FRANKFORT, Ky. — SUNDAY morning news programs identify Kentucky as the red state with two high-profile Republican senators who claim their rhetoric represents an electorate that gave President Obama only about a third of its presidential vote in 2012.
So why then is Kentucky — more quickly than almost any other state — moving to implement the Affordable Care Act?
Because there’s a huge disconnect between the rank partisanship of national politics and the outlook of governors whose job it is to help beleaguered families, strengthen work forces, attract companies and create a balanced budget.
It’s no coincidence that numerous governors — not just Democrats like me but also Republicans like Jan Brewer of Arizona, John Kasich of Ohio and Rick Snyder of Michigan — see the Affordable Care Act not as a referendum on President Obama but as a tool for historic change.
That is especially true in Kentucky, a state where residents’ collective health has long been horrendous. The state ranks among the worst, if not the worst, in almost every major health category, including smoking, cancer deaths, preventable hospitalizations, premature death, heart disease and diabetes.
We’re making progress, but incremental improvements are not enough. We need big solutions with the potential for transformational change.
The Affordable Care Act is one of those solutions.
For the first time, we will make affordable health insurance available to every single citizen in the state. Right now, 640,000 people in Kentucky are uninsured. That’s almost one in six Kentuckians.
Lack of health coverage puts their health and financial security at risk.
They roll the dice and pray they don’t get sick. They choose between food and medicine. They ignore checkups that would catch serious conditions early. They put off doctor’s appointments, hoping a condition turns out to be nothing. And they live knowing that bankruptcy is just one bad diagnosis away.
Furthermore, their children go long periods without checkups that focus on immunizations, preventive care and vision and hearing tests. If they have diabetes, asthma or infected gums, their conditions remain untreated and unchecked.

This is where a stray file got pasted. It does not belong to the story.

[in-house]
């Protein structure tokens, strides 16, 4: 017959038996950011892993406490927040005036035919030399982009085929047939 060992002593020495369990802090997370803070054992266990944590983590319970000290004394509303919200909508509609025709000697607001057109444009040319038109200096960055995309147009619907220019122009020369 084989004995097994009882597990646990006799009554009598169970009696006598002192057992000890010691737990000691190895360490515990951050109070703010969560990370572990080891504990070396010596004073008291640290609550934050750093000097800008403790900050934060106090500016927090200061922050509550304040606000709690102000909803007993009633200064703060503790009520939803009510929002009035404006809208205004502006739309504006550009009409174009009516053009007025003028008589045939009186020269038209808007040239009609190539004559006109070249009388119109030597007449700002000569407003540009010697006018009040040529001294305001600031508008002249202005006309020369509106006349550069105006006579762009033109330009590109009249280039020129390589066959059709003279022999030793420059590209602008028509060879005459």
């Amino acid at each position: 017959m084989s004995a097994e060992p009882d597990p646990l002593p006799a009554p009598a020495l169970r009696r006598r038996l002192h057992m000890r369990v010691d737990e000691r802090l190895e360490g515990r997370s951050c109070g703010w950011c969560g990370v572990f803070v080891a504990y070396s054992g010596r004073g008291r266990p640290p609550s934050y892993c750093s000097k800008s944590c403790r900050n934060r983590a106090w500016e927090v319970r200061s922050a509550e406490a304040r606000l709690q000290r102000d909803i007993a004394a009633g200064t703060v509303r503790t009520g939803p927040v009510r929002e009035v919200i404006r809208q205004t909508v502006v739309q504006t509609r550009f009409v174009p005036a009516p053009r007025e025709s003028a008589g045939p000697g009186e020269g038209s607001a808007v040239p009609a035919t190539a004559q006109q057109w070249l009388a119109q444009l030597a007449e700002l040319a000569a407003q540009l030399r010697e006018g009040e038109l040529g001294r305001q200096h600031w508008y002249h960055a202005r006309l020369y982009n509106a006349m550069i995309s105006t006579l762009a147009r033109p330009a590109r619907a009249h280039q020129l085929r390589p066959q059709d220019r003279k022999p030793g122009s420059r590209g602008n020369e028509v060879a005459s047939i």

For Kentucky as a whole, the negative impact is similar but larger — jacked-up costs, decreased worker productivity, lower quality of life, depressed school attendance and a poor image.
The Affordable Care Act will address these weaknesses.
Some 308,000 of Kentucky’s uninsured — mostly the working poor — will be covered when we increase Medicaid eligibility guidelines to 138 percent of the federal poverty level.
PricewaterhouseCoopers and the Urban Studies Institute at the University of Louisville concluded that expanding Medicaid would inject $15.6 billion into Kentucky’s economy over the next eight years, create almost 17,000 new jobs, have an $802.4 million positive budget impact (by transferring certain expenditures from the state to the federal government, among other things), protect hospitals from cuts in indigent care funding and shield businesses from up to $48 million in annual penalties.
In short, we couldn’t afford not to do it.
The other 332,000 uninsured Kentuckians will be able to access affordable coverage — most with a discount — through the Health Benefit Exchange, the online insurance marketplace we named Kynect: Kentucky’s Healthcare Connection.
Kentucky is the only Southern state both expanding Medicaid and operating a state-based exchange, and we remain on target to meet the Oct. 1 deadline to open Kynect with the support of a call center that is providing some 100 jobs. Having been the first state-based exchange to complete the readiness review with the United States Department of Health and Human Services, we hope to become the first one to be certified.
Frankly, we can’t implement the Affordable Care Act fast enough.
As for naysayers, I’m offended by their partisan gamesmanship, as they continue to pour time, money and energy into overturning or defunding the Affordable Care Act. It’s shameful that these critics haven’t invested that same level of energy into trying to improve the health of our citizens.
They insist that the Affordable Care Act will never work — when in fact a similar approach put into effect in Massachusetts by Mitt Romney, then the governor, is working.
So, to those more worried about political power than Kentucky’s families, I say, “Get over it.”
The Affordable Care Act was approved by Congress and sanctioned by the Supreme Court. It is the law of the land.
Get over it ... and get out of the way so I can help my people. Here in Kentucky, we cannot afford to waste another day or another life.
Steve Beshear, a Democrat, is the governor of Kentucky.